In memory of Mr. Yu Kwang-chung on Poetry Day

Rising from the Ashes by Yu Kwang-chung

Precarious yet stable

Fragile yet adamant

Scaffolds built with mechanics

Styles developed by aesthetics

The elegance of antiquities

Is varied with modernity

The pleasantness of Geometry

Dissolves the seriousness of The Shan and Zhou Dynasties

With an ambition to fly

Standing on the ground, yet craving the sky

Seeing reality in fantasy, and seeing fantasy in reality

In every tunnel there is a different sky,

In which the sun and the moon cycle

Rising from the fire, the body remains

Looking back in the ashes and seeing

The immortality made eternal

The yearning for purity is fulfilled by the white surface

Regretless as it meets the eyes, contented as it meets the hands

Nüwa refines five-colored stones 

To patch the heaven

Heinrich Wang creates white porcelain

To benefit the earth

on March 16th, 2008

Extracted from Ou Shen by Yu Kwang-chung published by Chiuko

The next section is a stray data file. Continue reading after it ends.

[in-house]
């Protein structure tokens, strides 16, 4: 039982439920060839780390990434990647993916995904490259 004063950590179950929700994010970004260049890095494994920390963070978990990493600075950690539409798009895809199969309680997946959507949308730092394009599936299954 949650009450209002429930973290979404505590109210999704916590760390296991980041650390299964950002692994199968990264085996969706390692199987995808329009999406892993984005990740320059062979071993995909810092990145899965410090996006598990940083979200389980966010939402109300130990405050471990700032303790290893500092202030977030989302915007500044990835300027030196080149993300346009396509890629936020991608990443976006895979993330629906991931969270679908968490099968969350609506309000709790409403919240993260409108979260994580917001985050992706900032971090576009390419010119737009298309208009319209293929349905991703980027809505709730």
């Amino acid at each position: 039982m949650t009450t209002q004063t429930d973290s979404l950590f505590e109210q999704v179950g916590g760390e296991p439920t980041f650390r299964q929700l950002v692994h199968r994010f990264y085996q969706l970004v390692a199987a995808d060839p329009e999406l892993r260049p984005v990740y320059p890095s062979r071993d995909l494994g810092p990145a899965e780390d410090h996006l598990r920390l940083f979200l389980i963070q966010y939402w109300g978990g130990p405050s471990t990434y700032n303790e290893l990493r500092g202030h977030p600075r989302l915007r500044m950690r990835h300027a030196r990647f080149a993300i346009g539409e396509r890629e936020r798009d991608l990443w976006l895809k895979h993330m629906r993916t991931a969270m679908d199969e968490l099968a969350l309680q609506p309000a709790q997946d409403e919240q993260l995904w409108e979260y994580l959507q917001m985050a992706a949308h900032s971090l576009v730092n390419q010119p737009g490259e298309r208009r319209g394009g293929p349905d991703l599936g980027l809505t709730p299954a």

The following text is extracted from the article "Reading: A Path to Beauty-from Glass to Porcelain" by Heinrich Wang in Reading Is for a Lifetime published by Bookzone.

I took a road not taken, which is similar to Yu Kwang-chung’s experiment on language.

“I try to compress, flatten, stretch and sharpen Chinese words. I dismantle and assemble them, fold and pile them to test their speed, density and resilience,” He said. “The prose I look for should be full of sounds, colors, and lights. It should have the sweet scent of Xiao, the resonance of the bell, the iridescence of the rainbow. There should be shimmering lights between words.”

Words are there, glass is there, porcelain clay is also there. We cannot invent, and good ideas have all been carried out by someone else. Blue-and-white porcelain cannot compete with Royal Copenhagen. Colored glass cannot compete with Masons. We can only change our attitude, and then change our production process. After multiple failures, shapes and irregular curves finally show themselves. I once heard a Chinese collector exclaiming: “The porcelain is standing!”

The standing porcelain seems to be paying tribute to Yu Kwang-chung’s language, so do all innovative literary works that break free from traditions, seeking to be reborn at the end of rope.

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